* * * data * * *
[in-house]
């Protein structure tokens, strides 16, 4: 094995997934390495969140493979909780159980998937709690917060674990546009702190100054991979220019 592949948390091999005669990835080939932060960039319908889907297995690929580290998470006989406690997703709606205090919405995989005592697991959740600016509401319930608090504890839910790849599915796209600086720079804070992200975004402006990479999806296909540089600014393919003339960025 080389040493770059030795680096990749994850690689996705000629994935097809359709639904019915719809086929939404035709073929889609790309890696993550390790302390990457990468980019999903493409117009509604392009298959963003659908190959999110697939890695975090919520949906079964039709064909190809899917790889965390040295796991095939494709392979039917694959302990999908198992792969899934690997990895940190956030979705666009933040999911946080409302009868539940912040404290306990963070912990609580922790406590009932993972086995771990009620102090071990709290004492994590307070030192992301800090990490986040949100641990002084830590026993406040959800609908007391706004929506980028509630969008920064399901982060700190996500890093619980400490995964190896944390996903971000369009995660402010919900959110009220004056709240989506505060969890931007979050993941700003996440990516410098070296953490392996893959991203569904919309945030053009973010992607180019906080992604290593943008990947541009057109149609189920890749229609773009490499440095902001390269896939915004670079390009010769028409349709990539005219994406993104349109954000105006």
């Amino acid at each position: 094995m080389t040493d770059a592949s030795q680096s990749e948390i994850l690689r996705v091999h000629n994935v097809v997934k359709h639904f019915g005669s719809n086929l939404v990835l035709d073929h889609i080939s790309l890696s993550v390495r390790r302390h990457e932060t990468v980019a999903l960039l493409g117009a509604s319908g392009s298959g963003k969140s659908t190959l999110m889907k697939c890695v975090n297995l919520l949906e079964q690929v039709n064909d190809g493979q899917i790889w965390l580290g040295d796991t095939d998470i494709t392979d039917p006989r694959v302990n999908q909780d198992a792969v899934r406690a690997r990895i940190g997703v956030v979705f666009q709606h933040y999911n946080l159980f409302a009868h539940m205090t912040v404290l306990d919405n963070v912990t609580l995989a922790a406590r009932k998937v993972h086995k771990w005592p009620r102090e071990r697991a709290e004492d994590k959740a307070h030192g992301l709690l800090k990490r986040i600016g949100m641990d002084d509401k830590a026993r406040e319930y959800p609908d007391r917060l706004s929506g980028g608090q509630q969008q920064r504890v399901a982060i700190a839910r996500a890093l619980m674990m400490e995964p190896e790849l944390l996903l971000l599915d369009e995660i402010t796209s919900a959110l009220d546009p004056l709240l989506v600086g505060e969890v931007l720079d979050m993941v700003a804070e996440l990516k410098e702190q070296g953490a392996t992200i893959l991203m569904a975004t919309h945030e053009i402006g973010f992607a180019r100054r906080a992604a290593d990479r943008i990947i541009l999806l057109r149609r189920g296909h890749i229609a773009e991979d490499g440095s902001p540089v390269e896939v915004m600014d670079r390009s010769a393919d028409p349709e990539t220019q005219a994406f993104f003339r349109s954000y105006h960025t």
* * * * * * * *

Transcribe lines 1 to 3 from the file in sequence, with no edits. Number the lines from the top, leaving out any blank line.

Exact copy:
[in-house]
């Protein structure tokens, strides 16, 4: 094995997934390495969140493979909780159980998937709690917060674990546009702190100054991979220019 592949948390091999005669990835080939932060960039319908889907297995690929580290998470006989406690997703709606205090919405995989005592697991959740600016509401319930608090504890839910790849599915796209600086720079804070992200975004402006990479999806296909540089600014393919003339960025 080389040493770059030795680096990749994850690689996705000629994935097809359709639904019915719809086929939404035709073929889609790309890696993550390790302390990457990468980019999903493409117009509604392009298959963003659908190959999110697939890695975090919520949906079964039709064909190809899917790889965390040295796991095939494709392979039917694959302990999908198992792969899934690997990895940190956030979705666009933040999911946080409302009868539940912040404290306990963070912990609580922790406590009932993972086995771990009620102090071990709290004492994590307070030192992301800090990490986040949100641990002084830590026993406040959800609908007391706004929506980028509630969008920064399901982060700190996500890093619980400490995964190896944390996903971000369009995660402010919900959110009220004056709240989506505060969890931007979050993941700003996440990516410098070296953490392996893959991203569904919309945030053009973010992607180019906080992604290593943008990947541009057109149609189920890749229609773009490499440095902001390269896939915004670079390009010769028409349709990539005219994406993104349109954000105006």
């Amino acid at each position: 094995m080389t040493d770059a592949s030795q680096s990749e948390i994850l690689r996705v091999h000629n994935v097809v997934k359709h639904f019915g005669s719809n086929l939404v990835l035709d073929h889609i080939s790309l890696s993550v390495r390790r302390h990457e932060t990468v980019a999903l960039l493409g117009a509604s319908g392009s298959g963003k969140s659908t190959l999110m889907k697939c890695v975090n297995l919520l949906e079964q690929v039709n064909d190809g493979q899917i790889w965390l580290g040295d796991t095939d998470i494709t392979d039917p006989r694959v302990n999908q909780d198992a792969v899934r406690a690997r990895i940190g997703v956030v979705f666009q709606h933040y999911n946080l159980f409302a009868h539940m205090t912040v404290l306990d919405n963070v912990t609580l995989a922790a406590r009932k998937v993972h086995k771990w005592p009620r102090e071990r697991a709290e004492d994590k959740a307070h030192g992301l709690l800090k990490r986040i600016g949100m641990d002084d509401k830590a026993r406040e319930y959800p609908d007391r917060l706004s929506g980028g608090q509630q969008q920064r504890v399901a982060i700190a839910r996500a890093l619980m674990m400490e995964p190896e790849l944390l996903l971000l599915d369009e995660i402010t796209s919900a959110l009220d546009p004056l709240l989506v600086g505060e969890v931007l720079d979050m993941v700003a804070e996440l990516k410098e702190q070296g953490a392996t992200i893959l991203m569904a975004t919309h945030e053009i402006g973010f992607a180019r100054r906080a992604a290593d990479r943008i990947i541009l999806l057109r149609r189920g296909h890749i229609a773009e991979d490499g440095s902001p540089v390269e896939v915004m600014d670079r390009s010769a393919d028409p349709e990539t220019q005219a994406f993104f003339r349109s954000y105006h960025t």